Today is Mother's Day, a 24-hour period set aside to honor the women who told us there was enough dirt behind our ears to grow potatoes.
I don't know where mothers come up with lines like that. I guess they are expressions passed on from generation to generation of moms.
Or maybe they're just true.
All I know is, my mother told me all kinds of things when I was a kid, including there were potatoes behind my ears. She threw out many other momisms and I accepted them graciously.
Mom: "Eat your peas. There are children starving in China."
Me: "They can have my peas!"
Many of the things our mothers told us when we were kids have proven to be true. But others have never made sense to me.
Here a few momisms and my comments.
"Always wear clean underwear. You never know when you'll have to go to the hospital." Son of a gun, when I was 61 years old I was rushed to the hospital with a heart attack and the main thing on my mind was how glad I was to be wearing clean underwear.
"I hope you have a child just like you." Give mom another point on that one. But when I was a kid I always thought this was a compliment.
"I'm going to count to three." I always thought that was as high as mom could count, but in truth I never stuck around long enough to find out. At one I was gone. Even when my wife told our kids she's was going to county to three I started running.
"Don't ever let me catch you doing that again." I did it again, but as she requested I made sure she didn't catch me.
"How many times have I told you?" From this I learned that sometimes when people ask a question they really don't want you to give them an answer.
"Money does not grow on trees." Of course it doesn't. This is just stilly. Every kid knows it grows inside ATM machines.
"Don't get smart with me." Okay, but if I wasn't supposed to get smart why did I get in trouble for bad grades in school.
"Just because everyone else is jumping off the cliff doesn't mean you have to." This is very good advice, but I never understood how we got from my plans for the after prom to jumping off a cliff.
"Why do you leave your clothes lying on the floor? Do you think your socks are going to pick themselves up?" Speaking scientifically, the only way to find out if it's possible for socks to pick themselves up is to leave them lying on the floor. This response led my mother to say, "Don't get smart with me," leading to further confusion.
Me: "Why do I have to pick up my socks?"
Mom: "Because I said so."
Me: "I thought we lived in a free country."
Mom: "We do. You are free to do as I tell you."
In truth, growing up our mothers gave us lots of good advice. If we all did everything our mothers told us to do, we would never get into any trouble.
We would never have any fun.
But we would never get in any trouble.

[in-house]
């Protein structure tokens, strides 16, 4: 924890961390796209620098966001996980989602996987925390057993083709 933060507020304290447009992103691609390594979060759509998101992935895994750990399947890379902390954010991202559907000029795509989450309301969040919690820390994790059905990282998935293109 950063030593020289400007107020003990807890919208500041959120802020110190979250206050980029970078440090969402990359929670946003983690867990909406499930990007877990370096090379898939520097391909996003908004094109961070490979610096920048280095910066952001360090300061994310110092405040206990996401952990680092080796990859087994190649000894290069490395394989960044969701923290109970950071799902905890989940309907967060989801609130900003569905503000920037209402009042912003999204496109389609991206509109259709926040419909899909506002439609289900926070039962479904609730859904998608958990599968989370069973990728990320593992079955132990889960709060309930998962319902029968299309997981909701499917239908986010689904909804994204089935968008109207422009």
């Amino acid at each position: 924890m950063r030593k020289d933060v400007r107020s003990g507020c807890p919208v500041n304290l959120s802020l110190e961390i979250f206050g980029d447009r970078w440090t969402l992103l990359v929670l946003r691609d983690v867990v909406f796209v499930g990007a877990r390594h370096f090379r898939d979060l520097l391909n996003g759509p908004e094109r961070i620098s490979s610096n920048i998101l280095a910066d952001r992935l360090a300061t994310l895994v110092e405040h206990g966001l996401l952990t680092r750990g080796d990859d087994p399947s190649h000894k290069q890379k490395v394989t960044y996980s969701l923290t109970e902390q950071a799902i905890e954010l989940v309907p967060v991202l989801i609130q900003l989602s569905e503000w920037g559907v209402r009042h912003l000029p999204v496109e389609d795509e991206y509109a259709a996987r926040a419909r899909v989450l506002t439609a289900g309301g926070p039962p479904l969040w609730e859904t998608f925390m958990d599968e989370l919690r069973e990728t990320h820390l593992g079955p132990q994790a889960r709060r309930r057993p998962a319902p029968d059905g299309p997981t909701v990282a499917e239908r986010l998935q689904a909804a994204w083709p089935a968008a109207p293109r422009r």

The longer I live the more I realize that mothers have been the same through generations, in their momisms and what they do for their families.
I lost my mother last year. I have always been fascinated with the stories she told about her mother, Dagmar, who came to the United States from Sweden traveling only with her brother when she was 16.
My mother always remembered early mornings at her home when she was a child. The first sounds in her home each day came when her mother cranked the coffee grinder screwed to the kitchen wall. She remembered that her mother's kitchen was always filled with the aroma of fresh coffee, bread baking in the oven and homemade soup.
Dagmar was very busy all day cooking, cleaning, sewing, and seeing to all the needs of children. But living in Chicago the house next door was only eight feet away and on pleasant days she would stick her head out the window and call "Yoo Hoo." The women next door would lean out her window and the two would take a break, enjoying conversation. Dagmar did this often. In the neighborhood they called her "Lady Yoo Hoo."
Mothers do make wonderful memories, memories of aromas in the kitchen that never leave us, memories of loving homes and memories of the thousands of ways they quietly help us along the way.
The story I'm thinking about this Mother's Day is the time my mother, in the middle of the Depression, wanted to continue her education beyond the two years of college she had just completed.
The answer from her father was stern and firm. "NO," he said. He had immigrated from Norway as a teenager and saw no need for a girl to have education. He had not even wanted my mother to do the first two years of college and like Tevye in Fiddler on the Roof he had bent as far as he would go.
"Get a job," he said.
There were lots of tears, fussing and carrying on in the household, but my grandfather was adamant. He was unmoved. My grandmother remained silent, listening, not wanting to contradict her husband.
Several days later my grandfather suddenly announced that if my mother really wanted to complete her four-year degree, they would find a way for her to do it. As the man and the head of the household he made his decision and he was hugged and thanked for his kindness and insight.
Dagmar was silent. But, she demurely smiled when she saw the look of joy on my mother's face. My mother went on to an advanced degree and an exceptional career in education.
While there is official no explanation for my grandfather's change of heart, there is no doubt in the minds of anyone, then and now, what had happened.
They have always been there for us and always will be, the quite heroes of our lives.
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